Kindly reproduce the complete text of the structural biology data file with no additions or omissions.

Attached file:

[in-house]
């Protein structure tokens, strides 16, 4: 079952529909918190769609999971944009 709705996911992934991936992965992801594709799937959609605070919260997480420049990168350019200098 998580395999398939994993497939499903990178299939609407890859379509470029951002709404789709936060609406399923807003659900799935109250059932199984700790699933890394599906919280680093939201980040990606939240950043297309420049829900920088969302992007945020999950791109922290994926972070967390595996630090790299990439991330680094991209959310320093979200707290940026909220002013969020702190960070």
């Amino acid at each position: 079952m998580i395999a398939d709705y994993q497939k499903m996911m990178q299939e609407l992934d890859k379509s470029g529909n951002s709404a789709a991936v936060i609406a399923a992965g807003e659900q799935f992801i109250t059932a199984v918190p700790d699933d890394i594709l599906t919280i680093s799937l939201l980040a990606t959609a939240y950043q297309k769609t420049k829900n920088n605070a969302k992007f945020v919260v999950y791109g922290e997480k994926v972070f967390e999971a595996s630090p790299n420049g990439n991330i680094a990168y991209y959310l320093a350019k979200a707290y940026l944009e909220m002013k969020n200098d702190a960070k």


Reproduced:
[in-house]
């Protein structure tokens, strides 16, 4: 079952529909918190769609999971944009 709705996911992934991936992965992801594709799937959609605070919260997480420049990168350019200098 998580395999398939994993497939499903990178299939609407890859379509470029951002709404789709936060609406399923807003659900799935109250059932199984700790699933890394599906919280680093939201980040990606939240950043297309420049829900920088969302992007945020999950791109922290994926972070967390595996630090790299990439991330680094991209959310320093979200707290940026909220002013969020702190960070």
């Amino acid at each position: 079952m998580i395999a398939d709705y994993q497939k499903m996911m990178q299939e609407l992934d890859k379509s470029g529909n951002s709404a789709a991936v936060i609406a399923a992965g807003e659900q799935f992801i109250t059932a199984v918190p700790d699933d890394i594709l599906t919280i680093s799937l939201l980040a990606t959609a939240y950043q297309k769609t420049k829900n920088n605070a969302k992007f945020v919260v999950y791109g922290e997480k994926v972070f967390e999971a595996s630090p790299n420049g990439n991330i680094a990168y991209y959310l320093a350019k979200a707290y940026l944009e909220m002013k969020n200098d702190a960070k």